Army ammunition depot preventing green corridor for elephants in Uttarakhand

Dehra Dun: Wild elephants have been keeping the villagers on tenterhooks for quite some years now. It is not only that their crops have become a write off, as the herds of pachyderms snack on them freely, but they are now known to also attack human beings and habitats.

The villagers living in the periphery of the Rajai and Motichur sanctuaries, particularly in the Rishikesh, Raiwala, Motichur and adjoining areas have been meeting the wild life and forest authorities regularly, requesting that they be provided some safety from the marauding herds, but to no avail.

In fact, the forest department authorities while admitting that the wild elephant herds were a menace to the crops being grown by the villagers and eating them year after year, suggested that they shift to some other crop, which the pachyderms do not eat. They even suggested growing chillies as cash crop, but could not give any assurance of finding a market for the crop.

The forest department has been trying to create a green corridor for the elephants herds in the Chilla-Motichur area so that they can move from one forest compartment to another in search of fodder and not eat the crops grown by the villagers when they get fodder in their wild habitat. It may be mentioned here that the Ganga canal cut off the traditional migration route of the wild elephants and stranded them in various pockets.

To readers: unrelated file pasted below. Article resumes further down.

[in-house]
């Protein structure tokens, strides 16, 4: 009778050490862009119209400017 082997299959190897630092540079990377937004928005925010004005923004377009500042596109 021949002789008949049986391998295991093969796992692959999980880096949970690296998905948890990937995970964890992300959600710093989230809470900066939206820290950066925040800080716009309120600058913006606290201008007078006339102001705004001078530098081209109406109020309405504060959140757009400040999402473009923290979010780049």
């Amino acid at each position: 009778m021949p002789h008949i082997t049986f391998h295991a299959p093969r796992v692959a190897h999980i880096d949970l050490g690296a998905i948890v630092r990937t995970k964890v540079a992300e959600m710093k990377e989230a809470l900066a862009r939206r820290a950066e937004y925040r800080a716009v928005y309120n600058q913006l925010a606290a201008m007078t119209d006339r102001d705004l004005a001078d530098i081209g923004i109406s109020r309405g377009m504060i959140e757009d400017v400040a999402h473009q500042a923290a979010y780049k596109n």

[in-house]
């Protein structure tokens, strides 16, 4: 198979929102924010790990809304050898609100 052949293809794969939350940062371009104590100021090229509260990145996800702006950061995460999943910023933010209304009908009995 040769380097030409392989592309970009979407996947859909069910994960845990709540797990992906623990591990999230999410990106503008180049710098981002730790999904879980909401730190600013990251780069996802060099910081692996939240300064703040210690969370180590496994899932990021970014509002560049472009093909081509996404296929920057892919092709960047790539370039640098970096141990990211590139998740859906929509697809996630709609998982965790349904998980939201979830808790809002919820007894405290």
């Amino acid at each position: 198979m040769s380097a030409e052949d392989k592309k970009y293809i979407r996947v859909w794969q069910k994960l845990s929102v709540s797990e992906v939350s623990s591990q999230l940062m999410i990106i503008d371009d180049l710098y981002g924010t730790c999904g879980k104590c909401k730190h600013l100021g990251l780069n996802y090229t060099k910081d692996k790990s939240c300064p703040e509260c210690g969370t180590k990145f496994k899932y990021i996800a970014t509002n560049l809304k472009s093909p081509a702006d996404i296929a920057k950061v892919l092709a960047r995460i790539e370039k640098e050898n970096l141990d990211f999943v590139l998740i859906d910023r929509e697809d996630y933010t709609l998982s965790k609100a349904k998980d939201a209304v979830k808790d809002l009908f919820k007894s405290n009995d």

Official sources said that once this corridor is established, the wild elephants herds will get a part of their traditional migration route and may not have to then move to villages and eat the crops grown by villagers, as they will have enough fodder in the wild.

“The process of re-establishing the green corridor has started and some of the families that have settled and made homes in the area are being shifted after giving compensation, so that there is no difficulty in the movement of the pachyderms. But the army ammunition depot is now proving a major hurdle in the establishment of the green corridor”, they claimed.

They said that the army ammunition depot came up in the seventies, while in the eighties the residents of the villages that were coming in the back waters of the Tehri Dam reservoir were shifted and settled here., because of which the other migration route of the elephants from Chilla to Motichur forest areas was disturbed.

Sources said that with Rajaji National Park being notified, steps were taken to re-establish this green corridor and as far as the army ammunition depot is concerned the apex court of the country had directed way back in 2007 that 100 acres of land be given for its shifting, but the Dehra Dun forest division does not have that much land at one stretch to transfer it to the army authorities.

A journalist with over 40 years of experience, Jagdish Bhatt is Editor Hill Post (Uttarakhand). Jagdish has worked with India's leading English dailies, which include Times of India, Indian Express, Pioneer and several other reputed publications. A highly acclaimed journalist, Jagdish is a recipient of many awards, latest being the 2011 Development Journalism Award. He lives in Dehra Dun.

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